OSLO - Norway has been plunged into a heated controversy about circumcision after an Oslo watchdog for children's right called for Muslims and Jews to replace the religious practice with a symbolic ritual.
Muslim and Jewish children are entitled to the same protection as all other children, Dr. Anne Lindboe, a pediatrician at Norway's ombudsman for children's rights, told Vart Land newspaper, the JTA news agency reported on Tuesday, August 7.
Lindboe criticize circumcision for causing unnecessary pain as well as being medically unbeneficial.
She argued that the practice was a violation of a person's right to decide over his own body, calling for replacing it with a symbolic, nonsurgical ritual.
The call followed a proposal made last June by Norway's Center Party, which has 11 members in the 169-seat parliament, to impose a ban on circumcision.
The row follows weeks of emotional debate and outrage in Germany after a regional court in Cologne banned circumcision, describing the practice as a crime.
But the verdict sparked outrage among Muslim, Jewish and Christian leaders, who denounced the ruling as a serious intrusion on religious freedom.
Lindbeo's suggestion is not the first in Norway about the ritual practice.
Reidar Hjermann, a former pediatrician at the ombudsman, proposed setting 15 as the minimum age for circumcision.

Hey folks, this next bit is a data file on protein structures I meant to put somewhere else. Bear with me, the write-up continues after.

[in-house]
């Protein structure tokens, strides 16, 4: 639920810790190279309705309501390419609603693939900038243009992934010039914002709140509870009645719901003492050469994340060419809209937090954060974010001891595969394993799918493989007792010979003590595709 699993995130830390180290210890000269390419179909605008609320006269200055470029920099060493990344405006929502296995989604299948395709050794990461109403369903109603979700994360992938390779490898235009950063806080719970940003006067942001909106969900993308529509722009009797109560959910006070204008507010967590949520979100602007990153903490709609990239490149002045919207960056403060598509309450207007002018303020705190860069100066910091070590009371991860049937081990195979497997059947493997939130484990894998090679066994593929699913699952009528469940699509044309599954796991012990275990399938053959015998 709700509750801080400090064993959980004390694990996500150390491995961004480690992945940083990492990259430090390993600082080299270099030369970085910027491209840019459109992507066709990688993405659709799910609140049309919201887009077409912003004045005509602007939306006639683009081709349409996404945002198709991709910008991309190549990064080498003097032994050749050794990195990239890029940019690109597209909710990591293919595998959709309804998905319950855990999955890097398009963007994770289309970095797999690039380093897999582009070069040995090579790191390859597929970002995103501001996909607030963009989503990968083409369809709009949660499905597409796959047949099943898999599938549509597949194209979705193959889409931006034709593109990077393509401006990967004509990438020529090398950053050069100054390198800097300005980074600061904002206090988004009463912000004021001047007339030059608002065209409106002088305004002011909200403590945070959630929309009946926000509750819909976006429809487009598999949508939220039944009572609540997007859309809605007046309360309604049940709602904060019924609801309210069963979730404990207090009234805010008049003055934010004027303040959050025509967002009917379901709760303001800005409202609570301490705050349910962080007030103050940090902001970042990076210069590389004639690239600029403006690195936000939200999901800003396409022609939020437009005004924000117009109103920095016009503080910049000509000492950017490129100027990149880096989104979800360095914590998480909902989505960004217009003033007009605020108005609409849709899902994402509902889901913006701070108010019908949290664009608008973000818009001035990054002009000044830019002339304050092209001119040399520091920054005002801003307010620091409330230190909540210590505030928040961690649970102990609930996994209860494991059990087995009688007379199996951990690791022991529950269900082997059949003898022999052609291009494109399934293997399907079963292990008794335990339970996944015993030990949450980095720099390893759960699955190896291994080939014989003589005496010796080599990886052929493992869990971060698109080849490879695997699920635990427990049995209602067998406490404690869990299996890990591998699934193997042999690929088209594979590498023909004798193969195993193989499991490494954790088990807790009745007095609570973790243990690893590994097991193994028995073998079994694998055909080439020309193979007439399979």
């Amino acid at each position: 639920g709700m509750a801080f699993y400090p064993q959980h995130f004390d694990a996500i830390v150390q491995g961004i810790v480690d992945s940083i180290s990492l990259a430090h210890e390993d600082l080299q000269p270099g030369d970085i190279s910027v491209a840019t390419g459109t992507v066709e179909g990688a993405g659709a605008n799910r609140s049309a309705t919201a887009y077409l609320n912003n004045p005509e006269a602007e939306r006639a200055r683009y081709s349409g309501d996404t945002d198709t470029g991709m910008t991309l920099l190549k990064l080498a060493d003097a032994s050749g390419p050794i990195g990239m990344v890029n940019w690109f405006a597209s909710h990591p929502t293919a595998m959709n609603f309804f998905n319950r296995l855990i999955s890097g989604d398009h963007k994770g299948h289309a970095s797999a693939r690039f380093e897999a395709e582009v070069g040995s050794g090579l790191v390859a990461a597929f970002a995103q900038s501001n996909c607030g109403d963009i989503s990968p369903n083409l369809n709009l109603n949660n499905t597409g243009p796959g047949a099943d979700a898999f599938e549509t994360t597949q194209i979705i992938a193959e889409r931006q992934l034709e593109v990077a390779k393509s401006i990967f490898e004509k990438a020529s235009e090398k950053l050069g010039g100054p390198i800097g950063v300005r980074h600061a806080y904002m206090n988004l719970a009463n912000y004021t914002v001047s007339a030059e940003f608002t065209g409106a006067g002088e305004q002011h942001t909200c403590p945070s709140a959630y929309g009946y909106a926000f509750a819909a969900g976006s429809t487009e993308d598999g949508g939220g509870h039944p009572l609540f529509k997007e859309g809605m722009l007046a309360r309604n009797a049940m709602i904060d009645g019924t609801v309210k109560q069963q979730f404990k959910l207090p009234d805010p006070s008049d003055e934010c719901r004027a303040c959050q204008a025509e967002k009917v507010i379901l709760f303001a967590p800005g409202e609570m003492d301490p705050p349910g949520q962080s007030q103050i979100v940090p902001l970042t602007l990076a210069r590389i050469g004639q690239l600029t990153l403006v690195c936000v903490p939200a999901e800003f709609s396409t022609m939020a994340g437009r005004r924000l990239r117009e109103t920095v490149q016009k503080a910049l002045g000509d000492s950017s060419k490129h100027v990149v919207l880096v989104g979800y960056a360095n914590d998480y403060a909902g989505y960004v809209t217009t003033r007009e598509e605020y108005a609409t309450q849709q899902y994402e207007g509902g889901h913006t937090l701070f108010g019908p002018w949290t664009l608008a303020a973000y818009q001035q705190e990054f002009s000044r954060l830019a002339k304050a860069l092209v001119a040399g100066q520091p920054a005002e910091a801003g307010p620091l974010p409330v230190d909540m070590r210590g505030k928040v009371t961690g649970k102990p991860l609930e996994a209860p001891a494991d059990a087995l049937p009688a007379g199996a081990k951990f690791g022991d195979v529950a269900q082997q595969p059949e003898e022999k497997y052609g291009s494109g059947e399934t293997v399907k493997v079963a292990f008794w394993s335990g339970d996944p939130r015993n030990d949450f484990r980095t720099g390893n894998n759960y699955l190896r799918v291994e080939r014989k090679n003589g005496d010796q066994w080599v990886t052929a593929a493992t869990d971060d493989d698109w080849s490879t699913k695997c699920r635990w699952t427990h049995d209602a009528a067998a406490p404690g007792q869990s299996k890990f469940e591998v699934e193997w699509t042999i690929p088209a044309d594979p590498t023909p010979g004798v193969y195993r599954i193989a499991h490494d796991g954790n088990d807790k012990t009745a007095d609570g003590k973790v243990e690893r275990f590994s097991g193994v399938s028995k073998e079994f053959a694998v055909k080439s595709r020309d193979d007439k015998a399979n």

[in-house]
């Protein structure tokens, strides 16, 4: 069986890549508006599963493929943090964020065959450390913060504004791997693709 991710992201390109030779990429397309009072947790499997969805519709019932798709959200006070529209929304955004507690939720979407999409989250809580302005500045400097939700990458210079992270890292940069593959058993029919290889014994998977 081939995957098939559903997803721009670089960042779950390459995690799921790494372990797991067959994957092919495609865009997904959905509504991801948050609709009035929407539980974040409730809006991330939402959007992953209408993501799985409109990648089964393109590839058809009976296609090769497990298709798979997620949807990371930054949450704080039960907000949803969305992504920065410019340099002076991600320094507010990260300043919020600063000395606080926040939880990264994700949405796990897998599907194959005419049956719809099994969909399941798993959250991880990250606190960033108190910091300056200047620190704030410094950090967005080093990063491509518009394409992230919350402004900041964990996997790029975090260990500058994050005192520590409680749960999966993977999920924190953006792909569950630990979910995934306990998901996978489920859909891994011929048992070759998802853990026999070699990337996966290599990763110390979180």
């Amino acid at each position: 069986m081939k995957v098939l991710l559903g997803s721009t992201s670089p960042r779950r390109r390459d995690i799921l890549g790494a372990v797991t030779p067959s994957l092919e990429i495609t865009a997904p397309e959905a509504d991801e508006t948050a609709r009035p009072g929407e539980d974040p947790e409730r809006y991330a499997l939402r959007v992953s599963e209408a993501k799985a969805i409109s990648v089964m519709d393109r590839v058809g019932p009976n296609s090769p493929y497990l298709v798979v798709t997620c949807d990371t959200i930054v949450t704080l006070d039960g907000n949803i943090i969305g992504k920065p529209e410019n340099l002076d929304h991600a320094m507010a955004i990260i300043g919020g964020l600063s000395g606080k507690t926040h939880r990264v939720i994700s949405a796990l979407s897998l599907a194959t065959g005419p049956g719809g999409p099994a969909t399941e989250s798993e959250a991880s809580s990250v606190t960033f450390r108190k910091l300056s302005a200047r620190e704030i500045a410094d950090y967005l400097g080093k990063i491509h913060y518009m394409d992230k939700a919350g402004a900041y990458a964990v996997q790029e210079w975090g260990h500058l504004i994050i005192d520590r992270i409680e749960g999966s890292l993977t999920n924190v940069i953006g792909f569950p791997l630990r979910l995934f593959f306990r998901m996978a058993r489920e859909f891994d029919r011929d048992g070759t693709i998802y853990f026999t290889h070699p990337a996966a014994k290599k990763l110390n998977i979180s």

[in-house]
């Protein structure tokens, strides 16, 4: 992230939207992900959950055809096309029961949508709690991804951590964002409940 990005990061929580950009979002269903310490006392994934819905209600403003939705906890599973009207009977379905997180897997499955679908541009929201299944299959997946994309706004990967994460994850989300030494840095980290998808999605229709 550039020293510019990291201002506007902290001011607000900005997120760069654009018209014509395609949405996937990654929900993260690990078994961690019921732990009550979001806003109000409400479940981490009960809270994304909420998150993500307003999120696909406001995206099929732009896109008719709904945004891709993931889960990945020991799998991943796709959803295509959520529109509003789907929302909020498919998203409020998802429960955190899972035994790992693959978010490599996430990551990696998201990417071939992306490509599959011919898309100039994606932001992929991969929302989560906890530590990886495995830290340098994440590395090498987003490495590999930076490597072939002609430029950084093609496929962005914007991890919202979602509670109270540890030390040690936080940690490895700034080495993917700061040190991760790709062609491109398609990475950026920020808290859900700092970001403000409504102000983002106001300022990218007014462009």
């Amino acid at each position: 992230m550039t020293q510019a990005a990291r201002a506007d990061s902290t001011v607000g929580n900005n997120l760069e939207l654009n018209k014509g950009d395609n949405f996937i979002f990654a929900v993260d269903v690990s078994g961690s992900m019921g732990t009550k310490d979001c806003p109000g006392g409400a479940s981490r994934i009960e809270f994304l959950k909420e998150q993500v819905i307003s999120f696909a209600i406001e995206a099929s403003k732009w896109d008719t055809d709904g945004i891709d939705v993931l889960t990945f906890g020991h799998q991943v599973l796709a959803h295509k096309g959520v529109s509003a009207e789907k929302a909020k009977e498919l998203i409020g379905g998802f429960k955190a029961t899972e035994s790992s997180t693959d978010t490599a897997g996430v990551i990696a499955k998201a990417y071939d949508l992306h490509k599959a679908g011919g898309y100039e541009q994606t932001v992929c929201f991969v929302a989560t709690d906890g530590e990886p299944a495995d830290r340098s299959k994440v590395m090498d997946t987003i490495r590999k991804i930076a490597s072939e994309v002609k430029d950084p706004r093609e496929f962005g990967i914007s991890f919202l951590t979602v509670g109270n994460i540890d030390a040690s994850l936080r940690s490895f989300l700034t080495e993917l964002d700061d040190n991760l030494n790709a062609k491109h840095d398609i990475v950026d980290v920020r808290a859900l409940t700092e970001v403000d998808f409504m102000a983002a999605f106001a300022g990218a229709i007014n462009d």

The children's ombudsman is an independent governmental institution entrusted with safeguarding the rights of minors.
But the proposal has sparked fury among the Jewish community in Norway.
Norwegian Jews will not be able to live in a society where circumcision is forbidden, Ervin Kohn, president of the Jewish Community of Oslo, told JTA.
He stressed that the mandate of Norway's children's ombudsman should not interfere in Jewish rituals.
Norway has a Jewish community of about 700 and a Muslim community estimated at 150,000.
Circumcision is a confirmed Sunnah in Islam as an act pertaining to fitrah (pure human nature).
The practice is also mandatory for Jewish males according to biblical texts Jews circumcise male infants eight days after birth to recall their covenant with God.
The time for Muslim circumcision varies according to family, region and country.
Others use the practice for hygiene purposes, generally among infant boys.The World Health Organization has estimated that nearly one in three males under 15 is circumcised.